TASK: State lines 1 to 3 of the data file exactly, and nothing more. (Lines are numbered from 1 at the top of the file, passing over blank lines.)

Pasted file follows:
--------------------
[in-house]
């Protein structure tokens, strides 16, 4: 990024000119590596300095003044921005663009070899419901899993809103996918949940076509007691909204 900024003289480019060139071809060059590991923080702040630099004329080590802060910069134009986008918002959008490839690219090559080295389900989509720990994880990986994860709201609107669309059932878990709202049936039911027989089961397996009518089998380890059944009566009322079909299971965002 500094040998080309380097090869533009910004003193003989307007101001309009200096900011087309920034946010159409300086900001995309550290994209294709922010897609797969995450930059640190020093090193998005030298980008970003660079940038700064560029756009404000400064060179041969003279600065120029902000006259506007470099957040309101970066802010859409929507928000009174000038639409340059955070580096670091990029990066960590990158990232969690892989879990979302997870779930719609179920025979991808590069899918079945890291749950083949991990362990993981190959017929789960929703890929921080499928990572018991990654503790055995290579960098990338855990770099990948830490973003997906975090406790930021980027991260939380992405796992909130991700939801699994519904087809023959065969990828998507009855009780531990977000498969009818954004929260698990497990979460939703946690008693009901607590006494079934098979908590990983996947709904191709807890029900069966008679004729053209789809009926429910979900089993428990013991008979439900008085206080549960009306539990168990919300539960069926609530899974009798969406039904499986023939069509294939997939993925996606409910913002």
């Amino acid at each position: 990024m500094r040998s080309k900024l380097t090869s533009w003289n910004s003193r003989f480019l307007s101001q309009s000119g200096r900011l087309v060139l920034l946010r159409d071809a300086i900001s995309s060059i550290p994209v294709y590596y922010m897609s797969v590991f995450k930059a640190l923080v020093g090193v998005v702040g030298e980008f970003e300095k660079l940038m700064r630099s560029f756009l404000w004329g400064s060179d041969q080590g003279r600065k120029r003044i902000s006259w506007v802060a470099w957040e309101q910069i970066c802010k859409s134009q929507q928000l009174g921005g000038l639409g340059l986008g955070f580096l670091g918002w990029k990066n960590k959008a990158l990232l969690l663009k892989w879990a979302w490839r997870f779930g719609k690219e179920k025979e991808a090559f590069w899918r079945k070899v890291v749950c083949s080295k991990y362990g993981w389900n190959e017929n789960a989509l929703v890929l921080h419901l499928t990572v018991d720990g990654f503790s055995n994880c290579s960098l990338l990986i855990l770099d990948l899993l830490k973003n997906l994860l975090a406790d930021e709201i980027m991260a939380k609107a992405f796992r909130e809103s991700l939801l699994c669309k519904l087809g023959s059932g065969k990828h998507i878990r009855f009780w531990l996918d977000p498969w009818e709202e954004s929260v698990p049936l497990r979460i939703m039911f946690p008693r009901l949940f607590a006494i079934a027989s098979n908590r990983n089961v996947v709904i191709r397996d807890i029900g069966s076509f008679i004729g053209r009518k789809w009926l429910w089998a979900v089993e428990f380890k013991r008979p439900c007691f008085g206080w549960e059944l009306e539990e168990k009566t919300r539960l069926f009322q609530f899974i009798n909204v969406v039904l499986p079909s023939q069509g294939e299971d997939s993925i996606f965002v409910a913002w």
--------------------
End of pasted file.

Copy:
[in-house]
């Protein structure tokens, strides 16, 4: 990024000119590596300095003044921005663009070899419901899993809103996918949940076509007691909204 900024003289480019060139071809060059590991923080702040630099004329080590802060910069134009986008918002959008490839690219090559080295389900989509720990994880990986994860709201609107669309059932878990709202049936039911027989089961397996009518089998380890059944009566009322079909299971965002 500094040998080309380097090869533009910004003193003989307007101001309009200096900011087309920034946010159409300086900001995309550290994209294709922010897609797969995450930059640190020093090193998005030298980008970003660079940038700064560029756009404000400064060179041969003279600065120029902000006259506007470099957040309101970066802010859409929507928000009174000038639409340059955070580096670091990029990066960590990158990232969690892989879990979302997870779930719609179920025979991808590069899918079945890291749950083949991990362990993981190959017929789960929703890929921080499928990572018991990654503790055995290579960098990338855990770099990948830490973003997906975090406790930021980027991260939380992405796992909130991700939801699994519904087809023959065969990828998507009855009780531990977000498969009818954004929260698990497990979460939703946690008693009901607590006494079934098979908590990983996947709904191709807890029900069966008679004729053209789809009926429910979900089993428990013991008979439900008085206080549960009306539990168990919300539960069926609530899974009798969406039904499986023939069509294939997939993925996606409910913002």
């Amino acid at each position: 990024m500094r040998s080309k900024l380097t090869s533009w003289n910004s003193r003989f480019l307007s101001q309009s000119g200096r900011l087309v060139l920034l946010r159409d071809a300086i900001s995309s060059i550290p994209v294709y590596y922010m897609s797969v590991f995450k930059a640190l923080v020093g090193v998005v702040g030298e980008f970003e300095k660079l940038m700064r630099s560029f756009l404000w004329g400064s060179d041969q080590g003279r600065k120029r003044i902000s006259w506007v802060a470099w957040e309101q910069i970066c802010k859409s134009q929507q928000l009174g921005g000038l639409g340059l986008g955070f580096l670091g918002w990029k990066n960590k959008a990158l990232l969690l663009k892989w879990a979302w490839r997870f779930g719609k690219e179920k025979e991808a090559f590069w899918r079945k070899v890291v749950c083949s080295k991990y362990g993981w389900n190959e017929n789960a989509l929703v890929l921080h419901l499928t990572v018991d720990g990654f503790s055995n994880c290579s960098l990338l990986i855990l770099d990948l899993l830490k973003n997906l994860l975090a406790d930021e709201i980027m991260a939380k609107a992405f796992r909130e809103s991700l939801l699994c669309k519904l087809g023959s059932g065969k990828h998507i878990r009855f009780w531990l996918d977000p498969w009818e709202e954004s929260v698990p049936l497990r979460i939703m039911f946690p008693r009901l949940f607590a006494i079934a027989s098979n908590r990983n089961v996947v709904i191709r397996d807890i029900g069966s076509f008679i004729g053209r009518k789809w009926l429910w089998a979900v089993e428990f380890k013991r008979p439900c007691f008085g206080w549960e059944l009306e539990e168990k009566t919300r539960l069926f009322q609530f899974i009798n909204v969406v039904l499986p079909s023939q069509g294939e299971d997939s993925i996606f965002v409910a913002w």